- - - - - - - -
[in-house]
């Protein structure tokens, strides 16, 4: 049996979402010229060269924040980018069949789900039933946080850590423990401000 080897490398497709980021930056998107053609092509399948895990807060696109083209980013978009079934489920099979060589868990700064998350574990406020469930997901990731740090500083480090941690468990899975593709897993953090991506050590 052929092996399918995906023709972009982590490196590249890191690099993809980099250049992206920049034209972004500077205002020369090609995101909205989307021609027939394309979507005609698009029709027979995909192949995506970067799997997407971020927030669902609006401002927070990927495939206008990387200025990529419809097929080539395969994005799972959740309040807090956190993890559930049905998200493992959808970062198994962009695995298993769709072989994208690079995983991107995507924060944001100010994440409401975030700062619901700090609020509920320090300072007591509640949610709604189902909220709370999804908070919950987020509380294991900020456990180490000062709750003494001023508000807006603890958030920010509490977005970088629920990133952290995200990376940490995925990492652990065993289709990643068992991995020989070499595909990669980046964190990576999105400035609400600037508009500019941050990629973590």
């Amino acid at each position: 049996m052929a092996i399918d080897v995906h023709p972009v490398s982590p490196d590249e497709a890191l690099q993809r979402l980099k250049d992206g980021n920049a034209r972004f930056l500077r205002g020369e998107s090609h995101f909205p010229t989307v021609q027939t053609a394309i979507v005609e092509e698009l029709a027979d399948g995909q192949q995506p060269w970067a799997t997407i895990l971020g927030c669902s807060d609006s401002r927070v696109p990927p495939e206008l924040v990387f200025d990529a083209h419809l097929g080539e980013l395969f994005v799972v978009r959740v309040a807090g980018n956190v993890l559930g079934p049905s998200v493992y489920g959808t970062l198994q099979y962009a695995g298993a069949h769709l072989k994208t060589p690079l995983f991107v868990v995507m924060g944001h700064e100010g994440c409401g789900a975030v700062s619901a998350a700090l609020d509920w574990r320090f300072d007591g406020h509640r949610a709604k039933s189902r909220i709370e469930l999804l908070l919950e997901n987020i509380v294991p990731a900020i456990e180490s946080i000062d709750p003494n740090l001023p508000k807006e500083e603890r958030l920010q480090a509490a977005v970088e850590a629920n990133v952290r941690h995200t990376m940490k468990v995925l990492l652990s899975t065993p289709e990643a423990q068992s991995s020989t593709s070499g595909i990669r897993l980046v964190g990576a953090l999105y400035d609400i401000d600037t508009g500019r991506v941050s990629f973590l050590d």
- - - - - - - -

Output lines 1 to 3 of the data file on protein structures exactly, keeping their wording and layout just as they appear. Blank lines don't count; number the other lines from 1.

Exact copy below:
[in-house]
């Protein structure tokens, strides 16, 4: 049996979402010229060269924040980018069949789900039933946080850590423990401000 080897490398497709980021930056998107053609092509399948895990807060696109083209980013978009079934489920099979060589868990700064998350574990406020469930997901990731740090500083480090941690468990899975593709897993953090991506050590 052929092996399918995906023709972009982590490196590249890191690099993809980099250049992206920049034209972004500077205002020369090609995101909205989307021609027939394309979507005609698009029709027979995909192949995506970067799997997407971020927030669902609006401002927070990927495939206008990387200025990529419809097929080539395969994005799972959740309040807090956190993890559930049905998200493992959808970062198994962009695995298993769709072989994208690079995983991107995507924060944001100010994440409401975030700062619901700090609020509920320090300072007591509640949610709604189902909220709370999804908070919950987020509380294991900020456990180490000062709750003494001023508000807006603890958030920010509490977005970088629920990133952290995200990376940490995925990492652990065993289709990643068992991995020989070499595909990669980046964190990576999105400035609400600037508009500019941050990629973590």
């Amino acid at each position: 049996m052929a092996i399918d080897v995906h023709p972009v490398s982590p490196d590249e497709a890191l690099q993809r979402l980099k250049d992206g980021n920049a034209r972004f930056l500077r205002g020369e998107s090609h995101f909205p010229t989307v021609q027939t053609a394309i979507v005609e092509e698009l029709a027979d399948g995909q192949q995506p060269w970067a799997t997407i895990l971020g927030c669902s807060d609006s401002r927070v696109p990927p495939e206008l924040v990387f200025d990529a083209h419809l097929g080539e980013l395969f994005v799972v978009r959740v309040a807090g980018n956190v993890l559930g079934p049905s998200v493992y489920g959808t970062l198994q099979y962009a695995g298993a069949h769709l072989k994208t060589p690079l995983f991107v868990v995507m924060g944001h700064e100010g994440c409401g789900a975030v700062s619901a998350a700090l609020d509920w574990r320090f300072d007591g406020h509640r949610a709604k039933s189902r909220i709370e469930l999804l908070l919950e997901n987020i509380v294991p990731a900020i456990e180490s946080i000062d709750p003494n740090l001023p508000k807006e500083e603890r958030l920010q480090a509490a977005v970088e850590a629920n990133v952290r941690h995200t990376m940490k468990v995925l990492l652990s899975t065993p289709e990643a423990q068992s991995s020989t593709s070499g595909i990669r897993l980046v964190g990576a953090l999105y400035d609400i401000d600037t508009g500019r991506v941050s990629f973590l050590d």